Week in Review: Brazil Aims for Comeback; LME Challenger on Horizon

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It was a busy week in the world. On Thursday alone there were elections in the U.K. (which resulted in a hung parliament) and former FBI Director James Comey testified before the Senate Intelligence Committee.

Before we head into the weekend, let’s look back at the top storylines in metals news on MetalMiner this week:

Climate of Corruption Tempers Comeback Optimism in Brazil

Speaking of politics, our Stuart Burns wrote about Brazil and its efforts to push its way out of the doldrums of a recession, while also struggling with the specter of corruption.

Benchmark Your Current Metal Price by Grade, Shape and Alloy: See How it Stacks Up

One year after former President Dilma Rousseff was impeached, her successor, Michel Temer, is facing questions about corruption. The BBC reported Thursday Brazilian judges have chosen to delay voting on a case that could in fact send Temer packing (an outcome which would continue a period of presidential instability in Brazil).

The Brazilian economy posted a solid first quarter, in part on the back of a record soy bean harvest. It remains to be seen if second-quarter numbers will be as strong.

A Challenger for the London Metal Exchange

On Monday, NFEx Markets announced it will be aiming to open its own base metals trading platform, which would compete with the longtime industry stalwart London Metal Exchange.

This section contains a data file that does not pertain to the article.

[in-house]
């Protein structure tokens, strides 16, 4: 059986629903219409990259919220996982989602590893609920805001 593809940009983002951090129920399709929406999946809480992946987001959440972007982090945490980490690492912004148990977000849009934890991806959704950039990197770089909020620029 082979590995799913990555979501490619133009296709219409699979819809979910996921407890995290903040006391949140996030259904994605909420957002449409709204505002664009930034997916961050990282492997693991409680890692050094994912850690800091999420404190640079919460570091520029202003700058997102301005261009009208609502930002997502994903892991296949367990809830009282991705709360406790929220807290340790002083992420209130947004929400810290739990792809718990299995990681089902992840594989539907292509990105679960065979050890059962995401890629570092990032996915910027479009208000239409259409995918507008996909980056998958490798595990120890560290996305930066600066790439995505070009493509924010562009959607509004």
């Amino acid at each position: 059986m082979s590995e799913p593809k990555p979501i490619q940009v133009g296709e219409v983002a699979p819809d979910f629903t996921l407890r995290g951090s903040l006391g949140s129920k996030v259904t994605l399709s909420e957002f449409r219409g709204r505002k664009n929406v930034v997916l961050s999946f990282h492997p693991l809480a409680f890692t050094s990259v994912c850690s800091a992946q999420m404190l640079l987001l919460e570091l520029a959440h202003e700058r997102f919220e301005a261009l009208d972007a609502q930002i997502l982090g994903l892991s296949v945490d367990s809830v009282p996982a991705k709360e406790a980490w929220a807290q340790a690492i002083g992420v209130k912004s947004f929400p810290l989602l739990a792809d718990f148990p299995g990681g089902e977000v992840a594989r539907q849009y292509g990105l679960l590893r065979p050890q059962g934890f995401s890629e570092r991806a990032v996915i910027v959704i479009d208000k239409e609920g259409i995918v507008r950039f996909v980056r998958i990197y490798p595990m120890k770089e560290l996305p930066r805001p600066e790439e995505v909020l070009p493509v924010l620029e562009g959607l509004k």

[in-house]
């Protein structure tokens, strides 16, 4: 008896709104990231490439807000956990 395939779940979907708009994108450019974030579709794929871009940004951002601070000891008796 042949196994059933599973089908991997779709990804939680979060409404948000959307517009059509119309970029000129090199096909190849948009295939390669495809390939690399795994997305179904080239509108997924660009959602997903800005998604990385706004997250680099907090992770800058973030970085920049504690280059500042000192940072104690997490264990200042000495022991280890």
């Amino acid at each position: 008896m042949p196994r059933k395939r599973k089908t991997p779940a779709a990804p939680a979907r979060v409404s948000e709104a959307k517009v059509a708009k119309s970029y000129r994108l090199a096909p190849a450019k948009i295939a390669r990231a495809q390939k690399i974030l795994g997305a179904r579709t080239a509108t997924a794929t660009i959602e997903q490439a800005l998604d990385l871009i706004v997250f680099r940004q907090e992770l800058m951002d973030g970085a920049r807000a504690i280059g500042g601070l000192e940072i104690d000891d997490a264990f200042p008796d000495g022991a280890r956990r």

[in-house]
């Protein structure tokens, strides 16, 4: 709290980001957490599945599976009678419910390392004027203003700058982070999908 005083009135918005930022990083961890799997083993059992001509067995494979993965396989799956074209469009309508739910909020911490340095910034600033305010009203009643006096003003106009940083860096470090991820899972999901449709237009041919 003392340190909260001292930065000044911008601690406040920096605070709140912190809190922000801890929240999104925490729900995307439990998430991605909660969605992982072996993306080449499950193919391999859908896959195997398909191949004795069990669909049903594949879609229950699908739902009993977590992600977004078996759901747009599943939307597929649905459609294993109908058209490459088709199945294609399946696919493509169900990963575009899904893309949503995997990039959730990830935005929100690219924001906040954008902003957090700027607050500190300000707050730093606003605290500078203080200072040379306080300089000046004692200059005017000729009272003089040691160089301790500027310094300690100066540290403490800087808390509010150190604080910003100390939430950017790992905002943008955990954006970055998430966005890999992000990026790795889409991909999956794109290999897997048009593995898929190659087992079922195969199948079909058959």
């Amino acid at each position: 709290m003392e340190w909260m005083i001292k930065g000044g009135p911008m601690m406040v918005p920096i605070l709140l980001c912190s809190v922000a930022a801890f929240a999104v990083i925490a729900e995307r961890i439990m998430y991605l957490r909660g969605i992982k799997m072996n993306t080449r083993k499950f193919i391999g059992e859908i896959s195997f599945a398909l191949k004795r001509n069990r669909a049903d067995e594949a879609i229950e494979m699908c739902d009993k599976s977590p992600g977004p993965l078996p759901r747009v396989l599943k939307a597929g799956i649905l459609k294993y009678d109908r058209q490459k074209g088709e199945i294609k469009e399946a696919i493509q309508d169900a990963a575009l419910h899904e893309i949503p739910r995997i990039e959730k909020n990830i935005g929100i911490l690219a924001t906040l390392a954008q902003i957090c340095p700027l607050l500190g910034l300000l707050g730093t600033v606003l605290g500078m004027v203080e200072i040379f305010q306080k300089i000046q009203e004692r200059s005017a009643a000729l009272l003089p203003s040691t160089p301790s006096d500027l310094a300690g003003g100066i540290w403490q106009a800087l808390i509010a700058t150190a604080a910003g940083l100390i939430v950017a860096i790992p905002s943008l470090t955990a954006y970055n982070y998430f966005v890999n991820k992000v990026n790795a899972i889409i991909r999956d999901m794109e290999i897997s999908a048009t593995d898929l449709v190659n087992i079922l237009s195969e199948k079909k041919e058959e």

The company has offices in London and hopes to start the trading platform in the first quarter of 2018.

Whatever happens, the London Metal Exchange has been around for 140 years — it will be interesting to see a newcomer join the trading fray.

Qatar and the Complex Middle East

Again, our Stuart Burns writes, this time on the diplomatic freeze that began Monday between Qatar and a bloc of its regional neighbors: Saudi Arabia, Bahrain, UAE and Egypt.

“But action led by Saudi Arabia and the United Arab Emirates this week illustrates the complex nature of regional politics and brings into focus how rapidly alignments and priorities are changing,” Burns wrote.

Keep an eye out Monday for the second part of Burns’ coverage of the situation, as he’ll delve into the economic impacts of the diplomatic break for Qatar.

The Month that Was

This week we rolled out our monthly MMI reports, which give you a window into what happened into the data and trends for a wide range of metal types and industries.

Free Download: The May 2017 MMI Report

The highlights? The roller-coaster ride continued for grain-oriented electrical steel (GOES), stainless steel is back down to last summer’s lows and total construction spending in April 2017 went down from the previous month, but greatly exceeded the April 2016 total.

You’ll want to read all of the reports in their entirety. Look below for links to each:

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